Benefits of Collagen

Benefits of Collagen

Collagen is one of the most popular health trends right now and rightly so. Collagen is found abundantly in the body and makes up many body parts including ligaments, tendons, muscles, and skin. Infact, collagen makes up 75% of your skin(1)! There is a lot of scientific evidence demonstrating the health benefits of collagen supplementation. Let’s take a look at the benefits.

Joint Pain

Collagen makes up the rubbery tissues in the joint, which enables movement and acts as protection. The amount of collagen in the joint capsule decreases as you get older, which leads to increased joint pain and higher risk of diseases such as osteoporosis.

Some clinical trials have shown a benefit in joint pain. One trial examined the effects of collagen on 147 people. Subjects were given either 10g of collagen or a placebo for 24 weeks. The group given collagen had significantly less joint pain when resting. The collagen group also had less joint pain with walking, standing, and running in a straight line(2).

Skin health

As you age, skin naturally decreases in collagen and elastin. These compounds maintain the youthful look of skin and is the reason why skin starts to become saggy and wrinkled as you age.

Many clinical trials have showed improvements in skin health with collagen supplementation. One trial examined marine collagen for skin health in 214 females aged 25-45. Subjects took 2.5g, 5g or 10g of marine collagen per day. After 4 weeks of supplementation, skin hydration was increased in the 5g and 10g compared to taking no collagen(3).

Another trial showed women who took 2.5 – 5g of collagen over 8 weeks had increased skin elasticity and hydration compared to those who did not take collagen(4).

Both marine and bovine collagen have shown some improvements in skin health.

Bone health

Collagen makes up a large part of your bones and is used to keep bones strong and maintain bone mass. Low bone mass is associated with conditions such as Osteoporosis.

Studies show that collagen supplements can help to inhibit bone loss and may protect against risk of osteoporosis by increasing bone mass(5).

One study examined the effects of collagen supplementation in menopausal women for bone health. 102 women took part in the study and were given 5g of collagen per day or a placebo for 12 months. Women then had DXA scans on the neck and spine, before and after the trial, to show changes in bone mass. Women who supplemented with collagen had increased bone mineral density in both spine and neck. The women who did not take collagen experienced bone loss in both locations (6).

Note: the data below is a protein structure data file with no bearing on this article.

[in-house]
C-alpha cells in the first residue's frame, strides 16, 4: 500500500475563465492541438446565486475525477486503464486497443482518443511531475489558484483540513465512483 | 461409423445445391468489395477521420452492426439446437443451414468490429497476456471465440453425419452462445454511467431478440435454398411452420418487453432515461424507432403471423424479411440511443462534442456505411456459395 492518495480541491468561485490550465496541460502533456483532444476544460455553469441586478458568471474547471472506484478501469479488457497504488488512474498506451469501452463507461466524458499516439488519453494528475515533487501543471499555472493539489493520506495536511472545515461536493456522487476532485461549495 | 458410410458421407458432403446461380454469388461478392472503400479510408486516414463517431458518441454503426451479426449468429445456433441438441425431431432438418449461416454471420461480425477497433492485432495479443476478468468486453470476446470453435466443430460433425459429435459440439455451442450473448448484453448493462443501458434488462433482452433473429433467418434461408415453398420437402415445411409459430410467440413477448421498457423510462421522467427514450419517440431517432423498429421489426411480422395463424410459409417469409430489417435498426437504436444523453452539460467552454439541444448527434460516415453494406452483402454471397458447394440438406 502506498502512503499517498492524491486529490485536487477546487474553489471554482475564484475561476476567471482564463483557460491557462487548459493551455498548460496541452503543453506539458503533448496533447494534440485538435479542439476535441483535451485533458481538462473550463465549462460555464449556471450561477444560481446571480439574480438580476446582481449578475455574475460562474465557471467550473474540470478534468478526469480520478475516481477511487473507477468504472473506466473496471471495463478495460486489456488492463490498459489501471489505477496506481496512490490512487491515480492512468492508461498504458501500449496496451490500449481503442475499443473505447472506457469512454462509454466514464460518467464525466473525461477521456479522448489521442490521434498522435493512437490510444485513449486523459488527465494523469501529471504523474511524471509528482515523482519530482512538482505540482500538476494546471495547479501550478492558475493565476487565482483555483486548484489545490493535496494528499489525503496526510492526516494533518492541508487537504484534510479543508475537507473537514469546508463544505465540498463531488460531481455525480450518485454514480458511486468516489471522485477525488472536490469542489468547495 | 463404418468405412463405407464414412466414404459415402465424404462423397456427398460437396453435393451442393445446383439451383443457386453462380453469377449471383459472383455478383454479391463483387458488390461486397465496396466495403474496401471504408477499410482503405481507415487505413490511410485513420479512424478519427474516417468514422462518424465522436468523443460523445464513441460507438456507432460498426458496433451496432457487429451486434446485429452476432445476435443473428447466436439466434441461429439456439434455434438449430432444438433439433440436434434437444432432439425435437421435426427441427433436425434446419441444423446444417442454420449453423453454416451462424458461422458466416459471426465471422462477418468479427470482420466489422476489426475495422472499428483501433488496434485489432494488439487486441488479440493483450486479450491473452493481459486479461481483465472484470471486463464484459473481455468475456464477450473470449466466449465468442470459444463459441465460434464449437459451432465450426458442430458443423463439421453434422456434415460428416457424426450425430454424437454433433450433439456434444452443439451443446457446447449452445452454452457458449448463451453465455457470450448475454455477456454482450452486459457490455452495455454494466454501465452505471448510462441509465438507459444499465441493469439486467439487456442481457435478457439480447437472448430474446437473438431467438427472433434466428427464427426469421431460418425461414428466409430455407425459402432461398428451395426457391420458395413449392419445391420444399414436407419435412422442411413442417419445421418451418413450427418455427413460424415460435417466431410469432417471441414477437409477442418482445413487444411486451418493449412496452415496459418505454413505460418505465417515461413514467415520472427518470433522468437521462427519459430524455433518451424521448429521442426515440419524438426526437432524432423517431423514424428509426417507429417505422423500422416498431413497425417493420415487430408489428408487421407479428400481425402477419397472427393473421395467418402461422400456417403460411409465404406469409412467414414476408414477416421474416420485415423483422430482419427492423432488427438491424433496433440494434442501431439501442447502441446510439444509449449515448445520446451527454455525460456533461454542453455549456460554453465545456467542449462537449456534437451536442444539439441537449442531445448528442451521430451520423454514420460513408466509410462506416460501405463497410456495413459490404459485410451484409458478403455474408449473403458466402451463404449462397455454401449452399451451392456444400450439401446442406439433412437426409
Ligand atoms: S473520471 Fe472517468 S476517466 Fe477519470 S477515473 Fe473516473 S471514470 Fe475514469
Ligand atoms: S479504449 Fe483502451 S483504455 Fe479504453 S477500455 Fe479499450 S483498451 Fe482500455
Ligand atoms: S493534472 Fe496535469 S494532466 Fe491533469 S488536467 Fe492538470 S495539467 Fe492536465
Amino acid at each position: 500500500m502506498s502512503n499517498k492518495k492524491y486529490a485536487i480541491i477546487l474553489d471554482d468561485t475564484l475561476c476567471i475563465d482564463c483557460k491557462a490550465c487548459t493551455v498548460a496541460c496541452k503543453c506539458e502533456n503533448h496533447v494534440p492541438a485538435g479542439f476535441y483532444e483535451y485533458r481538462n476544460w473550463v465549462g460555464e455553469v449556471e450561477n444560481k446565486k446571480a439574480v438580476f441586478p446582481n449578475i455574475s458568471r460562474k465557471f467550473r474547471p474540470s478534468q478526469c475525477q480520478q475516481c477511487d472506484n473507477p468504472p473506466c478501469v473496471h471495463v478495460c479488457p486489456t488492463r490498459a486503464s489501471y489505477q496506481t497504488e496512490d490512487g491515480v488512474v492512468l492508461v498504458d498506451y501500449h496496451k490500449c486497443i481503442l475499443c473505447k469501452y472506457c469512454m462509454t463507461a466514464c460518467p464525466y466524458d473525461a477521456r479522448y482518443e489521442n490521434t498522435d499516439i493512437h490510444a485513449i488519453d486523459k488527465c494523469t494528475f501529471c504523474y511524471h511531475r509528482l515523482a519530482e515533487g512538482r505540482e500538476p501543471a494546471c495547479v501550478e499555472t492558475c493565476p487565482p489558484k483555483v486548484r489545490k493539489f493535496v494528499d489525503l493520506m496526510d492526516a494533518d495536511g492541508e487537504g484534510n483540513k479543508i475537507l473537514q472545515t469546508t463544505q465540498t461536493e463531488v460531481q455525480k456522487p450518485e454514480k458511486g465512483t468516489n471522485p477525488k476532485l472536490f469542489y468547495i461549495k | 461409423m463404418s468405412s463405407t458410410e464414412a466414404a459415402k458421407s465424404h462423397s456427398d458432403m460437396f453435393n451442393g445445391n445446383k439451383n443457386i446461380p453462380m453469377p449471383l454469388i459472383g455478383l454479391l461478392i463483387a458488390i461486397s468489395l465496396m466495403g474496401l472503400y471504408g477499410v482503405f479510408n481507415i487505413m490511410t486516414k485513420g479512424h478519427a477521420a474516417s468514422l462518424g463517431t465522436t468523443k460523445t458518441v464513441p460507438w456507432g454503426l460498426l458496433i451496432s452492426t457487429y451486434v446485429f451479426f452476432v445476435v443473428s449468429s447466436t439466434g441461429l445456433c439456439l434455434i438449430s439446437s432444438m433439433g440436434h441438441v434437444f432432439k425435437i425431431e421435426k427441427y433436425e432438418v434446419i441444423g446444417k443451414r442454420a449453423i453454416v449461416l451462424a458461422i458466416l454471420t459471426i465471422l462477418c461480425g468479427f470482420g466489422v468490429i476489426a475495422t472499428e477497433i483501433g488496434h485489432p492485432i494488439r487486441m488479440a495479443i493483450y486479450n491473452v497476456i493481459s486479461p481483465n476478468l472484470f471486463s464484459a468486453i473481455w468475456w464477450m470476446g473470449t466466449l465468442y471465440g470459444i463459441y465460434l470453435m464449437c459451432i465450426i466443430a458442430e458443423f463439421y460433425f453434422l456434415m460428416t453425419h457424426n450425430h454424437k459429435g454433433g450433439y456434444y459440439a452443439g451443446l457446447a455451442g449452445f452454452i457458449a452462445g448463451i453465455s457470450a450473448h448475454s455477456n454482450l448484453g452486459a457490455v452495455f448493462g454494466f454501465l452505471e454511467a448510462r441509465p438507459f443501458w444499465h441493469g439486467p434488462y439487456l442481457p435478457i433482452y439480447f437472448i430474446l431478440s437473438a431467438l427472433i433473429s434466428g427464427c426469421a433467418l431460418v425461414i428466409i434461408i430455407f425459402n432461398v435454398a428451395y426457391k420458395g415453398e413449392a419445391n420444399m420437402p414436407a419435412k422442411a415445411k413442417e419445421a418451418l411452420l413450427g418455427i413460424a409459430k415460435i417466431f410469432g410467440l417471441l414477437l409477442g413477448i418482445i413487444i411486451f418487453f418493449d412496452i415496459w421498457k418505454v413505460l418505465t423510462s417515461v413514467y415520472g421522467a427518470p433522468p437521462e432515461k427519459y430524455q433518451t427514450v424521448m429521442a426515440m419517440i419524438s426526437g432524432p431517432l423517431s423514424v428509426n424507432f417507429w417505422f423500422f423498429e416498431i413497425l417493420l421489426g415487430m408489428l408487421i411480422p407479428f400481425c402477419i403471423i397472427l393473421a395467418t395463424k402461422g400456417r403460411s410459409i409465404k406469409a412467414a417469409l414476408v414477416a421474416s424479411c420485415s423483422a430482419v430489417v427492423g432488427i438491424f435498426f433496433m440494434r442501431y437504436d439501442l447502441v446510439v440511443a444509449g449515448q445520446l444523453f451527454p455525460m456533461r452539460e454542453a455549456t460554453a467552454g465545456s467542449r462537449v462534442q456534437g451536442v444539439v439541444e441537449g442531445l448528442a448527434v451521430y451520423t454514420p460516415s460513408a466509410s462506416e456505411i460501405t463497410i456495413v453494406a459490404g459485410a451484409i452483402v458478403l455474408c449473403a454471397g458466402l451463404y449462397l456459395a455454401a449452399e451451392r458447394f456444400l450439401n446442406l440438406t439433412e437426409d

Other benefits

Collagen supplements may have other benefits which do not have as much research behind them just yet. For example, people taking collagen often discuss:

  • Higher quality hair and nails
  • Weight loss
  • Improved gut health
  • Reduced anxiety
  • Improved heart health

Where do I get collagen?

Collagen is found in animal products, particularly connective tissues like skin and bones. This means there is no vegan form of collagen. Bone broth is a fantastic way of adding more collagen into your diet. Gelatine is a degraded form of collagen and shares some of the same health benefits. Adding gelatine to your diet (and making gelatine gummies!) can offer health benefits too.

Collagen can be taken in a powdered form as a supplement and is best added to a drink, such as juice or smoothies. As a supplement, collagen has been hydrolysed, which makes it easier absorbed and used in your body.

Written by: Mandy Astrop, Naturopath


  1. Choi, F. D., Sung, C. T., Juhasz, M. L., & Mesinkovsk, N. A. (2019). Oral collagen supplementation: a systematic review of dermatological applications. Journal of drugs in dermatology: JDD18(1), 9-16.
  2. Clark, K. L., Sebastianelli, W., Flechsenhar, K. R., Aukermann, D. F., Meza, F., Millard, R. L., Deitch, J. R., Sherbondy, P. S., & Albert, A. (2008). 24-Week study on the use of collagen hydrolysate as a dietary supplement in athletes with activity-related joint pain. Current medical research and opinion, 24(5), 1485–1496.×291967
  3. Ohara, H., Ito, K., Iida, H., & Matsumoto, H. (2009). Improvement in the moisture content of the stratum corneum following 4 weeks of collagen hydrolysate ingestion. Nippon Shokuhin Kagaku Kogaku Kaishi, Journal of the Japanese Society for Food Science and Technology56(3), 137-145.
  4. Proksch, E., Segger, D., Degwert, J., Schunck, M., Zague, V., & Oesser, S. (2014). Oral supplementation of specific collagen peptides has beneficial effects on human skin physiology: a double-blind, placebo-controlled study. Skin pharmacology and physiology, 27(1), 47–55.
  5. Porfírio, E., & Fanaro, G. B. (2016). Collagen supplementation as a complementary therapy for the prevention and treatment of osteoporosis and osteoarthritis: a systematic review. Revista Brasileira de Geriatria e Gerontologia19(1), 153-164.
  6. König, D., Oesser, S., Scharla, S., Zdzieblik, D., & Gollhofer, A. (2018). Specific Collagen Peptides Improve Bone Mineral Density and Bone Markers in Postmenopausal Women-A Randomized Controlled Study. Nutrients, 10(1), 97.

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